Birds and Their Nests

By Mary Howitt




With none of our migratory birds, our spring visitants from southern lands, is the lover of the country more familiar than with the White-throat, which, with its nest, is here so beautifully and livingly depicted by Mr. Harrison Weir.

This bird, with its many names -- White-throat, Peggy-white-throat, Peggy-chaw, Charlie-mufty, Nettle-creeper, Whishey-whey-beard or Pettichaps -- comes to us in April, about the same time as the cuckoo and the swallow; the male bird, like his cousin the nightingale, coming before the female, but he does not make himself very conspicuous till the hedges and bushes are well covered with leaves; then he may be found in almost every lane and hedge the whole country over.

As soon as the female is here, and the birds have paired, the business of nest-building begins, and they may then be seen flying m and out of the bushes with great alertness, the he-bird carolling his light and airy song, and often hurling himself, as it were, up into the air, some twenty or thirty feet, in a wild, tipsy sort of way, as if he were fuller of life than he could hold, and coming down again with a warble into the hedge, where the little hen-wife is already arranging her dwelling in the very spot probably where she was herself hatched, and her ancestors before her, for ages. For I must here remark that one of the most remarkable properties of birds is, that facility by which they so regularly disperse themselves over the whole country on their arrival after their far migration, each one, in all probability, attracted by some attachment of the past, stopping short at, or proceeding onward to, the exact spot where he himself first came into the consciousness of life. This is one of the wonderful arrangements of nature, otherwise of God, by which the great balance is so beautifully kept in creation. If the migratory bird arrives ever so weary at Dover, and its true home be some sweet low-lying lane of Devonshire, a thick hedgerow of the midland counties, or a thickety glen of Westmoreland, it will not delay its flight nor be tempted to tarry short of that glen, hedgerow, or lane with which the experience of its own life and affection is united.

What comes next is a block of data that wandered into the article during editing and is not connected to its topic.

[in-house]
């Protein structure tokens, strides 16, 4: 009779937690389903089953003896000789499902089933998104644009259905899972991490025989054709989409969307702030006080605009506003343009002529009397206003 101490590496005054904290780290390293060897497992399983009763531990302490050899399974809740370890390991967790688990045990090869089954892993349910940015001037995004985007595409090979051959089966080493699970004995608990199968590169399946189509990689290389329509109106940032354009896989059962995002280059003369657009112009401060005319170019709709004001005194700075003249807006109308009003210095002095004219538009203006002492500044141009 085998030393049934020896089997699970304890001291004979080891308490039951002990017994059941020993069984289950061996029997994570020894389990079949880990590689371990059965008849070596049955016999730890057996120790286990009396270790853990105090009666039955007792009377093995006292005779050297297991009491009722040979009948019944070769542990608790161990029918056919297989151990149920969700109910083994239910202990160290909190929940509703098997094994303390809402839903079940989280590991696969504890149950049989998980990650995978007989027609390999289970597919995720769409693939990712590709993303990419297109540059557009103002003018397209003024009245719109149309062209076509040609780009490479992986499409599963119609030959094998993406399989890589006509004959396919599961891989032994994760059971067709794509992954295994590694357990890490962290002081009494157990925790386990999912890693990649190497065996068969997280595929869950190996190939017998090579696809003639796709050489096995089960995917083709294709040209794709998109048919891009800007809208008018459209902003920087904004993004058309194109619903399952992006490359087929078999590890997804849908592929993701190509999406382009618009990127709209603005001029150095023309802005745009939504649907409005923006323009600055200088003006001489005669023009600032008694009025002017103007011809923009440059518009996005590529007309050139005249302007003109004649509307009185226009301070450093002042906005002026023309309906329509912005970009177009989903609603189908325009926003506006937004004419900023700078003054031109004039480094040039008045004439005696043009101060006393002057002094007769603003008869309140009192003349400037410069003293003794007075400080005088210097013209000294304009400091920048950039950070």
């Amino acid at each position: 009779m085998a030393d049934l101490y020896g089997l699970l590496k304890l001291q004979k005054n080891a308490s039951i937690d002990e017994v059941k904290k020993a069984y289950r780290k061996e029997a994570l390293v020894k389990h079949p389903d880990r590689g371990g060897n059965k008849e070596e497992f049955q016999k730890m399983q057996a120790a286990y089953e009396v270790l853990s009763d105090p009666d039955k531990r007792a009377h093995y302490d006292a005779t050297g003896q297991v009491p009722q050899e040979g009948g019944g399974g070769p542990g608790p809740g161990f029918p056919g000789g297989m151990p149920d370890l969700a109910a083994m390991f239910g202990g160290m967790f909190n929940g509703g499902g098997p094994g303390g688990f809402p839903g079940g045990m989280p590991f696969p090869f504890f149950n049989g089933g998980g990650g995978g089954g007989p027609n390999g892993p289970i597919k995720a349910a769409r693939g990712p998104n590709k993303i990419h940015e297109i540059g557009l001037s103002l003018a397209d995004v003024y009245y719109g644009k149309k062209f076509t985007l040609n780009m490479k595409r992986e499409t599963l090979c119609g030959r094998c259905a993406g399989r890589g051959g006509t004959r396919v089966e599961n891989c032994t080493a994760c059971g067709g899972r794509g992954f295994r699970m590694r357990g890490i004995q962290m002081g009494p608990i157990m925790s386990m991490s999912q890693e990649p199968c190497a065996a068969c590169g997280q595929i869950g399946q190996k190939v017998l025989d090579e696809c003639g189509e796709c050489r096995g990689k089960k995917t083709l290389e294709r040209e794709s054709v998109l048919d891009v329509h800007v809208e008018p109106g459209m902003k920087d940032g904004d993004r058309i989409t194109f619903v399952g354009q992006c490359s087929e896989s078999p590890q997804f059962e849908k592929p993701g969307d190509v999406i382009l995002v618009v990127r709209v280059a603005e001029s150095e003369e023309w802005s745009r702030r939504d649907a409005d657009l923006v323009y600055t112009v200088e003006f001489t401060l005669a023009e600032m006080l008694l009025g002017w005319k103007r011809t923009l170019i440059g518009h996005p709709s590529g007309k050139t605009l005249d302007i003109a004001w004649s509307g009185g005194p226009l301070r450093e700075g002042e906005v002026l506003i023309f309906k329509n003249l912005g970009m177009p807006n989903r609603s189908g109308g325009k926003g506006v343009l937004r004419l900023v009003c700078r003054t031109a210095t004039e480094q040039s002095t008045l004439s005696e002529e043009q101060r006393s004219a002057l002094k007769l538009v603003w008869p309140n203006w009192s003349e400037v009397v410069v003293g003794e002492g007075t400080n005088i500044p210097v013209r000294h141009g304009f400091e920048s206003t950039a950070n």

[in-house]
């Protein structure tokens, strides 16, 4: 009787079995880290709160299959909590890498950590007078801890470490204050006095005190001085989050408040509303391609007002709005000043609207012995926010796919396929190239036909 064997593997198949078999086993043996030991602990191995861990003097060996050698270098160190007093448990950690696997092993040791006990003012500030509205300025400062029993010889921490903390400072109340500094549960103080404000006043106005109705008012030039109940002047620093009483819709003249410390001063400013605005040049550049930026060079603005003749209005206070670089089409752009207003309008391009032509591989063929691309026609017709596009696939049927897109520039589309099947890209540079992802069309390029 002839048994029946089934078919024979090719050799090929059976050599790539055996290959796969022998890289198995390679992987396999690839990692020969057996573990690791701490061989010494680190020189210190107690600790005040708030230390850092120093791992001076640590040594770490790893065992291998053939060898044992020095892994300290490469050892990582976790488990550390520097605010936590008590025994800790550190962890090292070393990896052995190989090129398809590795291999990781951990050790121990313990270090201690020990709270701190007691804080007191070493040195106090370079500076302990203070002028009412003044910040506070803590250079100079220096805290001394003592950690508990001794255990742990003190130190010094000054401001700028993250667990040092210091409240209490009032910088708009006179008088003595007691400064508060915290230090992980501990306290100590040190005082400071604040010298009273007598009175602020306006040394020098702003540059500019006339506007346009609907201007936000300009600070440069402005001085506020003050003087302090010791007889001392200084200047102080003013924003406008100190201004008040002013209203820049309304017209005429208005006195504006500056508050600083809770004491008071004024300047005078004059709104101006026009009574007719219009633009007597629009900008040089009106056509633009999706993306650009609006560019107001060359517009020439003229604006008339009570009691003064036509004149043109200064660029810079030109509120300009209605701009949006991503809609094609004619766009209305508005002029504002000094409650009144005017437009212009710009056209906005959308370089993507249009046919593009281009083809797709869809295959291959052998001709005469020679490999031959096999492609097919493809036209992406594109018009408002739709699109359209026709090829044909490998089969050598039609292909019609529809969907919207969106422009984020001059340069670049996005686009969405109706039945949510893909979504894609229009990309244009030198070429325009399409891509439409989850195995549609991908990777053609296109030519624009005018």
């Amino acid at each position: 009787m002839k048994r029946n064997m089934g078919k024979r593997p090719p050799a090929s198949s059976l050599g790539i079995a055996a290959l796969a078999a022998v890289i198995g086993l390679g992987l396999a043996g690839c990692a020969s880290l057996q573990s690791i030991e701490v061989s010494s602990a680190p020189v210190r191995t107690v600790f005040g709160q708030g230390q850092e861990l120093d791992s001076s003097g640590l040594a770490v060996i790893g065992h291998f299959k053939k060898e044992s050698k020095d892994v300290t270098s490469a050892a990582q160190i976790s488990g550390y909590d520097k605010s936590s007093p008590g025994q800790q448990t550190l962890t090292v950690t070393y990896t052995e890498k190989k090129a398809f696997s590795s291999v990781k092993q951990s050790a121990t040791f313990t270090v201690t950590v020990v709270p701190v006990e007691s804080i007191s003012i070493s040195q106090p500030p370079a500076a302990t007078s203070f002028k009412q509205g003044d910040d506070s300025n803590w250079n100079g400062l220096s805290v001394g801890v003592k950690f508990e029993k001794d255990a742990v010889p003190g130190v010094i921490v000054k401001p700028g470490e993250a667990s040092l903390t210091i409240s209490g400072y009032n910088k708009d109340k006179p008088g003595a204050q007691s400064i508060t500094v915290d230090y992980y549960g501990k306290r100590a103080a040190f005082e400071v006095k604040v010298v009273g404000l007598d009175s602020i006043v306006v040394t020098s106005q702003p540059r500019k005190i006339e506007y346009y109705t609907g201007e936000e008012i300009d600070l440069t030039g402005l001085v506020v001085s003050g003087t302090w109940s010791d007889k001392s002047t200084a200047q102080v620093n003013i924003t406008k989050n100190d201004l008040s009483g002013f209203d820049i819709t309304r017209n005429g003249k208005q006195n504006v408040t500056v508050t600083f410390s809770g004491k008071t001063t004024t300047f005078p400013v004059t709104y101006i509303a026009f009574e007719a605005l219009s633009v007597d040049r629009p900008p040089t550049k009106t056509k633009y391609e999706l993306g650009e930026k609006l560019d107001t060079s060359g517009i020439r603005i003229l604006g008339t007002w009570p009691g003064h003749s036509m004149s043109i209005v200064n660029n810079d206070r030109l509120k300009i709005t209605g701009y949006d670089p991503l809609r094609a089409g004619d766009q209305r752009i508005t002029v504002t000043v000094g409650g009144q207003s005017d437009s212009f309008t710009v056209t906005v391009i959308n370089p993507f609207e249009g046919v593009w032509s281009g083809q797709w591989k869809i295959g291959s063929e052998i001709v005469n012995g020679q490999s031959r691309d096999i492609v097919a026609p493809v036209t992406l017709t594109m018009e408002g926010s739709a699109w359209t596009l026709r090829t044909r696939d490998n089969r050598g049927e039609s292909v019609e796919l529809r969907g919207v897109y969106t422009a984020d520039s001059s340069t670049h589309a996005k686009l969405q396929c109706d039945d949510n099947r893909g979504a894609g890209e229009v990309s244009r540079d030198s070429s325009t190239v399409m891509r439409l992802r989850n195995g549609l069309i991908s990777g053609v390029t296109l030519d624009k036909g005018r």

At this charming time of the year none of the various performers in nature's great concert bring back to those who have passed their youth in the country a more delicious recollection of vernal fields and lanes than this bird of ours, the little whitethroat.

Yes, along those hedges, fresh and fragrant with their young leaves, along those banks studded with primroses, campions, blue-bells and white starwort, and through the thick growth of the wild-rose bushes, all of which have a beauty especially their own, the white-throat salutes you as you pass, as if to recognise an old acquaintance. He is brimful of fun; out he starts and performs his series of eccentric frolics in the air, accompanied by his mad-cap sort of warble; or, almost as if laughing at you, he repeats from the interior of the bushes his deep grave note, chaw! chaw! whence comes the name of peggy-chaw. This, however, is to tell you -- and to those who understand bird-language it is intelligible enough -- that he has now a family to attend to, and he begs, very  respectfully, that you will not trouble yourself about it.